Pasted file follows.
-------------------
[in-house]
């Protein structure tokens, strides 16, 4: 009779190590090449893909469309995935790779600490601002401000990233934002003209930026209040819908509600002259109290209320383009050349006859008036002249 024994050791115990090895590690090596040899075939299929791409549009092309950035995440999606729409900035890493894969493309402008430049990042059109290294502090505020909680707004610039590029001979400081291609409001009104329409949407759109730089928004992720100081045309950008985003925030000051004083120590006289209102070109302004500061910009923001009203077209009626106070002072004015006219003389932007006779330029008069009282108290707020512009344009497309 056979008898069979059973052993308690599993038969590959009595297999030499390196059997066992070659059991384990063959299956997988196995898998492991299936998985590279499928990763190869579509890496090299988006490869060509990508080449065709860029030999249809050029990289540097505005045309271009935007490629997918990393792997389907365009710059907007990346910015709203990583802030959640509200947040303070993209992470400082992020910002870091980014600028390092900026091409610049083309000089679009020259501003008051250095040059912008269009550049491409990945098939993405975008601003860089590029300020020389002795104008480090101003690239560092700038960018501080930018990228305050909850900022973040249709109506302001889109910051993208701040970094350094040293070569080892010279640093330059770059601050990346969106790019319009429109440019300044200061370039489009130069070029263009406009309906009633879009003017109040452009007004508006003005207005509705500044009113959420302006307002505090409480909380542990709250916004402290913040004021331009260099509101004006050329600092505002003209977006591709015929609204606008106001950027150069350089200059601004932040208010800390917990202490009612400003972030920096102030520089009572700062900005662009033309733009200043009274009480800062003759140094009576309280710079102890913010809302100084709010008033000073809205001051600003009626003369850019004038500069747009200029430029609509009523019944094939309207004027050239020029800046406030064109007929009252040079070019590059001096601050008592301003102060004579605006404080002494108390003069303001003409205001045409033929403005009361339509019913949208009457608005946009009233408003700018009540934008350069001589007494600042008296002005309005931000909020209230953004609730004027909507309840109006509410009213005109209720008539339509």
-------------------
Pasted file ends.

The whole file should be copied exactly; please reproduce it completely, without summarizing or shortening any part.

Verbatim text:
[in-house]
């Protein structure tokens, strides 16, 4: 009779190590090449893909469309995935790779600490601002401000990233934002003209930026209040819908509600002259109290209320383009050349006859008036002249 024994050791115990090895590690090596040899075939299929791409549009092309950035995440999606729409900035890493894969493309402008430049990042059109290294502090505020909680707004610039590029001979400081291609409001009104329409949407759109730089928004992720100081045309950008985003925030000051004083120590006289209102070109302004500061910009923001009203077209009626106070002072004015006219003389932007006779330029008069009282108290707020512009344009497309 056979008898069979059973052993308690599993038969590959009595297999030499390196059997066992070659059991384990063959299956997988196995898998492991299936998985590279499928990763190869579509890496090299988006490869060509990508080449065709860029030999249809050029990289540097505005045309271009935007490629997918990393792997389907365009710059907007990346910015709203990583802030959640509200947040303070993209992470400082992020910002870091980014600028390092900026091409610049083309000089679009020259501003008051250095040059912008269009550049491409990945098939993405975008601003860089590029300020020389002795104008480090101003690239560092700038960018501080930018990228305050909850900022973040249709109506302001889109910051993208701040970094350094040293070569080892010279640093330059770059601050990346969106790019319009429109440019300044200061370039489009130069070029263009406009309906009633879009003017109040452009007004508006003005207005509705500044009113959420302006307002505090409480909380542990709250916004402290913040004021331009260099509101004006050329600092505002003209977006591709015929609204606008106001950027150069350089200059601004932040208010800390917990202490009612400003972030920096102030520089009572700062900005662009033309733009200043009274009480800062003759140094009576309280710079102890913010809302100084709010008033000073809205001051600003009626003369850019004038500069747009200029430029609509009523019944094939309207004027050239020029800046406030064109007929009252040079070019590059001096601050008592301003102060004579605006404080002494108390003069303001003409205001045409033929403005009361339509019913949208009457608005946009009233408003700018009540934008350069001589007494600042008296002005309005931000909020209230953004609730004027909507309840109006509410009213005109209720008539339509």